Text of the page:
Sunday, May 10, 2009

Tim Geithner interview

In his own words under Geithner the best we can hope for is a long, slow recovery with high unemployment well into the future

One key question is whether the Banks are really solvent. This will eventually emerge but I don't have any faith in the stress tests, they have the appearance of being carefully orchestrated. It would be worth while to research further the contradiction between the IMF and Fed figures that Judy Woodruff referred to and which Geithner argued against.

Tim Geithner interviewed by Judy Woodruff
streaming video (or download the audio)

He starts off apologetic about half a million new unemployed last month, that long term unemployment is growing, 5.7 million americans have lost jobs since the recession began including 2.7 million in the past four months

Even as growth recovers unemployment will keep rising for a while

Evades question about GM sending jobs overseas

Q. ... the recovery may take several years?
A recession that occurs because people have borrowed too much requires a slow, long recovery ... takes a long time for people to reduce debt and save more

Acknowledges that many people who planned to retire won't be able to because their benefits have been devalued

The Banks stress tests were a very exacting and tough set of standards (repeated several times during the interview)

Stress tests bring an unprecedented level of transparency to bank balance sheets, which helps create confidence in the future

Q. IMF worst case scenarios are worse than the US governments worst case scenarios?

Geithner responds to that, says eventually that the Fed numbers are close to IMF estimates

We did the stress tests so that people would have more confidence in the system!! (I interpret this an unintentional candor, that the result of the stress tests were carefully orchestrated including negotiations with banks for two weeks before they were released)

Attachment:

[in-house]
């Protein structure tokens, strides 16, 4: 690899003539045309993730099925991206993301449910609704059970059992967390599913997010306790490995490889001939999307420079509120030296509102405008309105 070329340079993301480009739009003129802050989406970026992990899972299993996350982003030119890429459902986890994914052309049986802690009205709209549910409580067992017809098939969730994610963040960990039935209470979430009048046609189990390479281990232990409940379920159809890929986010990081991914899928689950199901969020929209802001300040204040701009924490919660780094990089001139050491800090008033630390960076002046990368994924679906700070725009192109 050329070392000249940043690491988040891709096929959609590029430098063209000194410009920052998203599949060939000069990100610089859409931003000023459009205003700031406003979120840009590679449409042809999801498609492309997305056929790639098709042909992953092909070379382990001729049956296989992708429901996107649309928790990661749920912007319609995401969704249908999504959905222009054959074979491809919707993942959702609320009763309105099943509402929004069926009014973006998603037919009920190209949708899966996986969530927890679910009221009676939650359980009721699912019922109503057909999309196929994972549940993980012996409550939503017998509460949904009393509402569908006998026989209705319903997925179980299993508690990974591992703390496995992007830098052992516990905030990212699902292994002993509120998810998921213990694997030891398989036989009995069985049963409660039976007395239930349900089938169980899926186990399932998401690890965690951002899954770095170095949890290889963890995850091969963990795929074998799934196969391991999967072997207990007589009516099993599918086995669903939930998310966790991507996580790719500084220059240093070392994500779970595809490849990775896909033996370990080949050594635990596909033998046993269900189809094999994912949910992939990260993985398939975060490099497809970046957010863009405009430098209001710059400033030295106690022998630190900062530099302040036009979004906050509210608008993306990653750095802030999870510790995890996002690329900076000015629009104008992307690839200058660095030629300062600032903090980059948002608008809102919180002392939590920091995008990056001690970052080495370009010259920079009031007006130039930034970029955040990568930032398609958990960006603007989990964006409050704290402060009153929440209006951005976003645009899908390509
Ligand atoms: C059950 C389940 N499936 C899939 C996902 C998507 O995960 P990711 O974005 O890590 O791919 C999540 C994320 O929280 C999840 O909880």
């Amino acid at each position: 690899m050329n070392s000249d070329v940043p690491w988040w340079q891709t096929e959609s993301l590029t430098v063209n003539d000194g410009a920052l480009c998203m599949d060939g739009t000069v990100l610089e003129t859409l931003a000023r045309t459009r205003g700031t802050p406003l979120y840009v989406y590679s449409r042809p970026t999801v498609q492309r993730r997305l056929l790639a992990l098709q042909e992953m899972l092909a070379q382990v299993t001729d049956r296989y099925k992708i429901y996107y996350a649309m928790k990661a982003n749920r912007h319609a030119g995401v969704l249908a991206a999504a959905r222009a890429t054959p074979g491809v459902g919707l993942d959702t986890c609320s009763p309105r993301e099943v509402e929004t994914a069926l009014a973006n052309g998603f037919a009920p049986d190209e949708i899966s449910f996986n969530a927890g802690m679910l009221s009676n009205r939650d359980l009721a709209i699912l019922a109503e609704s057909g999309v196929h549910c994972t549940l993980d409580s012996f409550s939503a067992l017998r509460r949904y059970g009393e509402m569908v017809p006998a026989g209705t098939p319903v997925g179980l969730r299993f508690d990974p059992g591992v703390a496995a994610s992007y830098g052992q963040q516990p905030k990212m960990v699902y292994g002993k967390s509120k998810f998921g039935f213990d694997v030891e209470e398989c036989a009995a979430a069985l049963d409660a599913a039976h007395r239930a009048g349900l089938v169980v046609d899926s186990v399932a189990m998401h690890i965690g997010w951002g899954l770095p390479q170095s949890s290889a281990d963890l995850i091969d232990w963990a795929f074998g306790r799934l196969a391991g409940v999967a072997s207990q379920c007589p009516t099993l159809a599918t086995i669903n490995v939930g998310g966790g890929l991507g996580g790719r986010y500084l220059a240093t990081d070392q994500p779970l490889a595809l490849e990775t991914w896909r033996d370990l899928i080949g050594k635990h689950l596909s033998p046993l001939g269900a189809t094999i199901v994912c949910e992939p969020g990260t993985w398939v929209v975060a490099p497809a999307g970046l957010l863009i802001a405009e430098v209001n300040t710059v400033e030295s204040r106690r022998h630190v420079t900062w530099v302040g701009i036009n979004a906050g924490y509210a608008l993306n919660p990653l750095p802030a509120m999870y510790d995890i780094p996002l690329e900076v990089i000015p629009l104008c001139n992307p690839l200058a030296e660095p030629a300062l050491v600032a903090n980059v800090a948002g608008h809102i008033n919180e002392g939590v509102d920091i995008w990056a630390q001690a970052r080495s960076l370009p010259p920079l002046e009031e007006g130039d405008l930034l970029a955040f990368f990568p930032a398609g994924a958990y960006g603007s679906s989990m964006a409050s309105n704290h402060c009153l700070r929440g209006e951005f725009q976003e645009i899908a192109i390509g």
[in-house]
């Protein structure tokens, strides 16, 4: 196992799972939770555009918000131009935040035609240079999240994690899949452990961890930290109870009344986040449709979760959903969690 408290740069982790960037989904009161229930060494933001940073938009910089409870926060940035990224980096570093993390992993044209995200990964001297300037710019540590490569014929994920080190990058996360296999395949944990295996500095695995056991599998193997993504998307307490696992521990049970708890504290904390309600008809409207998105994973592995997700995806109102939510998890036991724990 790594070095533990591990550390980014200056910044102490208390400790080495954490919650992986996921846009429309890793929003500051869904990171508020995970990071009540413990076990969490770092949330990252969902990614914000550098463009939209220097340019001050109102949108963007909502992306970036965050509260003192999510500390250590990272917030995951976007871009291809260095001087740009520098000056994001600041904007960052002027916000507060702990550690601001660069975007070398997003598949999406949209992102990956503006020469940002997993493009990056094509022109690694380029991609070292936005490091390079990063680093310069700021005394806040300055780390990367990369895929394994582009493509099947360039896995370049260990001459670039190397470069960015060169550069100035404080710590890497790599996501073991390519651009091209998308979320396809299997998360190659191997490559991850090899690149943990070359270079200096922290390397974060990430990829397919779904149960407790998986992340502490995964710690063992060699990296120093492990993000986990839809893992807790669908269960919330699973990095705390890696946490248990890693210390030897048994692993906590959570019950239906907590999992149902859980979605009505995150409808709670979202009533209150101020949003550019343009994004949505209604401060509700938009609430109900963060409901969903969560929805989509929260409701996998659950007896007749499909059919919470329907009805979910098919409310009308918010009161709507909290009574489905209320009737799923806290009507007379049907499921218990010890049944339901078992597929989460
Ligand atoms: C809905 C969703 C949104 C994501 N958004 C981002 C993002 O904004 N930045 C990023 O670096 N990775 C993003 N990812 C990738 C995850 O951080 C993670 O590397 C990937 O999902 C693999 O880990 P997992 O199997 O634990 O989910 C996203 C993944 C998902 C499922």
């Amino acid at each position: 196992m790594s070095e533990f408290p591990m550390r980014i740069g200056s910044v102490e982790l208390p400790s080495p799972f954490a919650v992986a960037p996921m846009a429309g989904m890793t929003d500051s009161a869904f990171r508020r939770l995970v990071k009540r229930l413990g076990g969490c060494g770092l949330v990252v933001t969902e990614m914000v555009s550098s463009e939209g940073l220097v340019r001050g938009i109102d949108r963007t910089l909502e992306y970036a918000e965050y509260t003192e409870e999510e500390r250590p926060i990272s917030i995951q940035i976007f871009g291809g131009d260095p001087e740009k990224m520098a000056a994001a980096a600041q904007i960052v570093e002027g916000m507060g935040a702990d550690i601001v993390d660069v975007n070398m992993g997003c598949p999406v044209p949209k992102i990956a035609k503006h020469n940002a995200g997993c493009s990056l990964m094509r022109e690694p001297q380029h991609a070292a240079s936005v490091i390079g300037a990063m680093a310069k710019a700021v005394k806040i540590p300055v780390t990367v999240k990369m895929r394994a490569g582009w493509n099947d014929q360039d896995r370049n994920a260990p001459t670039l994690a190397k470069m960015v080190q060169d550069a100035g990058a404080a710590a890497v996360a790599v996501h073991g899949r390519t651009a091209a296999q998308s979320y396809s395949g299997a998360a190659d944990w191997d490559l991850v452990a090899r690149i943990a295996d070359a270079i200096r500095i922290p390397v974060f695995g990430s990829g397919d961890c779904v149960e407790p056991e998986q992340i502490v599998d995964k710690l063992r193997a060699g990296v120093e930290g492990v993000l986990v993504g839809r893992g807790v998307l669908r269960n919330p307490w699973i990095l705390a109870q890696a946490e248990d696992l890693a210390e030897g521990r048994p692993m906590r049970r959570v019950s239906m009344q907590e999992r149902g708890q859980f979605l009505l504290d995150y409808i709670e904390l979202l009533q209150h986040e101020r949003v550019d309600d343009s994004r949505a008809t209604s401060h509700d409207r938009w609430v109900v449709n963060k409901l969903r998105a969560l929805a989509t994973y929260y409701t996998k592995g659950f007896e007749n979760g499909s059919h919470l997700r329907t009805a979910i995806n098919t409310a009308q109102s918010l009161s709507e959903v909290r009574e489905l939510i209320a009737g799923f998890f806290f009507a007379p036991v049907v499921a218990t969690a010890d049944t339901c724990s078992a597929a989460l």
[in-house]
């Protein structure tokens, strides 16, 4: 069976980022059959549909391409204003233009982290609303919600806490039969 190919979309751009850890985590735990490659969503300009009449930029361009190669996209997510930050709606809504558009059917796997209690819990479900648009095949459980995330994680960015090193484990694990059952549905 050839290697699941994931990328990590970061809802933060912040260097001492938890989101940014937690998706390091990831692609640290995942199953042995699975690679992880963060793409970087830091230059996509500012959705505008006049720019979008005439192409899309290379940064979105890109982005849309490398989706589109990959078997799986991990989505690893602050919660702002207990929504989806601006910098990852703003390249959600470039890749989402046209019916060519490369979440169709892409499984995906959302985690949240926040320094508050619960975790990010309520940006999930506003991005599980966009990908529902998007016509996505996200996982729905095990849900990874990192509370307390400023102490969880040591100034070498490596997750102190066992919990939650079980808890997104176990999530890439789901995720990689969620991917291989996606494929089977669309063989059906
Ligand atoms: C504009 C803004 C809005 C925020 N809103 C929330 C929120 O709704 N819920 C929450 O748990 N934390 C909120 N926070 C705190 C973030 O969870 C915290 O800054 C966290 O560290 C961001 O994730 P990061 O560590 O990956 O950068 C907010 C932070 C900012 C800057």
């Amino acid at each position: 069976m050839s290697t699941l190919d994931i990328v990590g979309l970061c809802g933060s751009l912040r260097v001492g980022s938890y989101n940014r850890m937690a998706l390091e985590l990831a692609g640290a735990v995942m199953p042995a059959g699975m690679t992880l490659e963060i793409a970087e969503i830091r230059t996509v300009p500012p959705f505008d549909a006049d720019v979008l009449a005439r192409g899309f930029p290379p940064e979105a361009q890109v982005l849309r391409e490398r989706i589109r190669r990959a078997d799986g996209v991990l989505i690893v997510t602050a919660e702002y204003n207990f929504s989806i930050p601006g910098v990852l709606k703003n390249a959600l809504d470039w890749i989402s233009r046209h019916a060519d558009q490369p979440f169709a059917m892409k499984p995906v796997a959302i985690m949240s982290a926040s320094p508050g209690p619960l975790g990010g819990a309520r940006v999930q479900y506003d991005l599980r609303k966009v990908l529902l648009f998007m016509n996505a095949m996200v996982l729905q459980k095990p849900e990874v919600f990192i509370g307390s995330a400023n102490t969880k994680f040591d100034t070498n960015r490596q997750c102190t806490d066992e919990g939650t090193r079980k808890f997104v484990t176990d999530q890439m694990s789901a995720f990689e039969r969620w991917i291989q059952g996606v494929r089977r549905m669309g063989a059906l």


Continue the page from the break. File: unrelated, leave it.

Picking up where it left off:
Q. Why not nationalise the Banks or let some of them fail?
The banks are solvent, there is not a tenable case for nationalisation. Nationalisation would end up more expensive and riskier (his tone of voice becomes more assertive and less apologetic here, conveys the feeling that nationalisation is a ridiculous option)

He rejects criticism that he is too close to Wall Street, he would never do anything that would benefit some piece of the financial system and harm the people, seems hurt that anyone might suggest that

ps. I am involved in a long discussion about the economic situation on this comment thread at the Strange Times site.


Mark Miller said...

The financial opinion I've been hearing in the U.S. says that people on Wall Street don't give the government's recently announced stress test results much credence, though they don't hurt either. One person I heard said that "stress tests" are done regularly by the government on the banks every year as a matter of course, so there's nothing unusual about this.

There's been suspicion that banks who've been recipients of TARP funds (which the Treasury has refused to take back yet) were strong-armed into accepting the Obama Admin.'s deal with Chrysler, because the government holds a majority (though non-voting) stake in them. Many of the TARP-funded banks held Chrysler's corporate bonds.

An interesting question to ponder is now that the UAW union owns a majority stake in the new Chrysler Corp. formed with Fiat, what's this going to do to GM and Ford? The UAW is involved with them, too, and now the UAW has an incentive to see that Chrysler does well against its competitors, including Ford and GM. Talk about conflict of interest!

shirro said...